Engineering Earth pp 1223-1242 | Cite as

An Uncomfortable Fit? Transfrontier Parks as MegaProjects

  • Elizabeth Lunstrum


The latest type of megaproject reshaping sub-Saharan African landscapes is transfrontier parks (TFPs); these are parks that span or meet one another at (mostly) unfenced international borders, providing large expanses for wildlife and tourist consumption. TFPs, however, have not been approached or analyzed as megaprojects in either the conservation or megaproject literature, a gap this paper attempts to fill by arguing for treating large scale conservation projects and TFPs in particular as megaprojects. In the first part of the paper, I take up the relatively straightforward grounds on which TFPs fulfill the defining criteria of megaprojects, ranging from their impressive size to their public character and ability to attract and generate private investment. Yet on other grounds, TFPs appear as fundamentally different from, if not deeply at odds with, megaprojects. I illustrate that even and especially on these registers, TFPs merit entry into the realm of megaprojects. But they do so in ways that are masked by assumptions that megaprojects are necessarily environmentally harmful and by more problematic notions that protected areas, especially (trans)national wildlife parks, are “pristine,” a-modern spaces of “wilderness.”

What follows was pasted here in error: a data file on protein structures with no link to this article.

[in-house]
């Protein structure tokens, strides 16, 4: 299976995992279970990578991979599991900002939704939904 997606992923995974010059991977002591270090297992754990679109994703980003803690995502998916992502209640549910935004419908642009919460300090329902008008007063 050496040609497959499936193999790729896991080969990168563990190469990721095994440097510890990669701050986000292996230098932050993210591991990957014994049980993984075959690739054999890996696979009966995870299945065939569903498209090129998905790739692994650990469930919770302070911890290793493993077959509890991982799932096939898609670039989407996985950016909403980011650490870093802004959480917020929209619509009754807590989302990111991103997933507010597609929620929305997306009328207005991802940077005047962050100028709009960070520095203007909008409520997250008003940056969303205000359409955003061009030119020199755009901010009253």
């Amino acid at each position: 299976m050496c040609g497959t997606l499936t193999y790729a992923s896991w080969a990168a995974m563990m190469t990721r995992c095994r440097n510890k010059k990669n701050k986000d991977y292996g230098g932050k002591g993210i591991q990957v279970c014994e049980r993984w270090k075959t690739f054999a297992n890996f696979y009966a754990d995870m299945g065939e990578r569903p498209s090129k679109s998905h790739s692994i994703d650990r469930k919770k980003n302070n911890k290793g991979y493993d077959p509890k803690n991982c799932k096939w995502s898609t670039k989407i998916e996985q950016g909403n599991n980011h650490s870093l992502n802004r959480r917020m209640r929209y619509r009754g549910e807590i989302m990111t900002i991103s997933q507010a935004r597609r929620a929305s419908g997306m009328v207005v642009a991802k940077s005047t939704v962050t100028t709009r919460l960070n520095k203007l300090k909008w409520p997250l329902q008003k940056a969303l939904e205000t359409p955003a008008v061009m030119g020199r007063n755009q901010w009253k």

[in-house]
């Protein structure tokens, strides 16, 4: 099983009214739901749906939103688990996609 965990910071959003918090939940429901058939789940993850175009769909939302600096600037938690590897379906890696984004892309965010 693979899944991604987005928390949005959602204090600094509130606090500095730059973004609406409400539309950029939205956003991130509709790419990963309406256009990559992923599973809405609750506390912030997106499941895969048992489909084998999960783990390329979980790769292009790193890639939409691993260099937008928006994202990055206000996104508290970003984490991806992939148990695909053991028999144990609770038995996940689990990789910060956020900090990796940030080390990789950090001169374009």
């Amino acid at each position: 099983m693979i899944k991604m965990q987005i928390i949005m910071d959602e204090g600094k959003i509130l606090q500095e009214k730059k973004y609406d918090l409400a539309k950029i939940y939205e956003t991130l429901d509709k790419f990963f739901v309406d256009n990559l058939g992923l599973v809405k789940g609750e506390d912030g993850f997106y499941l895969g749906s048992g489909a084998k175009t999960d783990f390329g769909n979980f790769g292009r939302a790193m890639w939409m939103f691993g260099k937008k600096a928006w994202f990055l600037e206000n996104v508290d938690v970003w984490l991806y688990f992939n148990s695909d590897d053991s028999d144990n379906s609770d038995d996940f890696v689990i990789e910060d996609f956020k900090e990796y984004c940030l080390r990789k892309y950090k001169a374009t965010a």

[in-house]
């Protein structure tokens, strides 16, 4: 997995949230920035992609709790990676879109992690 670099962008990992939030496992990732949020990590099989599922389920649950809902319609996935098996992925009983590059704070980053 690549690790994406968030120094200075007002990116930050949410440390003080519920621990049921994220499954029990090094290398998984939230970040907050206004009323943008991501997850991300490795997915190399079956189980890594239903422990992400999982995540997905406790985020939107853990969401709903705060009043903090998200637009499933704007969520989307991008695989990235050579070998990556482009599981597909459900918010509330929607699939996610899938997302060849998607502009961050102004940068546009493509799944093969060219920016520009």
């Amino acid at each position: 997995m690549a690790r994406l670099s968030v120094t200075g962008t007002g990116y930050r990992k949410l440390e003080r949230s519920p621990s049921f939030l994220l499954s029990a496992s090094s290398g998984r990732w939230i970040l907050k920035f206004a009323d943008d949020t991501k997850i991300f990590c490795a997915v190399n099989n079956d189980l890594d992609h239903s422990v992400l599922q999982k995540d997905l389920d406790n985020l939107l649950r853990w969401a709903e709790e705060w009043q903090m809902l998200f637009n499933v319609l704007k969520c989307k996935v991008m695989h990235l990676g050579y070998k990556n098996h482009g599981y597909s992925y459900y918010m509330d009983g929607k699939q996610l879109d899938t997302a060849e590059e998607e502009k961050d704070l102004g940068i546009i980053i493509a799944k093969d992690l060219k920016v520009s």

National Park Conservation Area Private Investment International Border Southern African Development Community 
These keywords were added by machine and not by the authors. This process is experimental and the keywords may be updated as the learning algorithm improves.


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Copyright information

© Springer Science+Business Media B.V. 2011

Authors and Affiliations

  1. 1.Department of GeographyYork UniversityTorontoCanada

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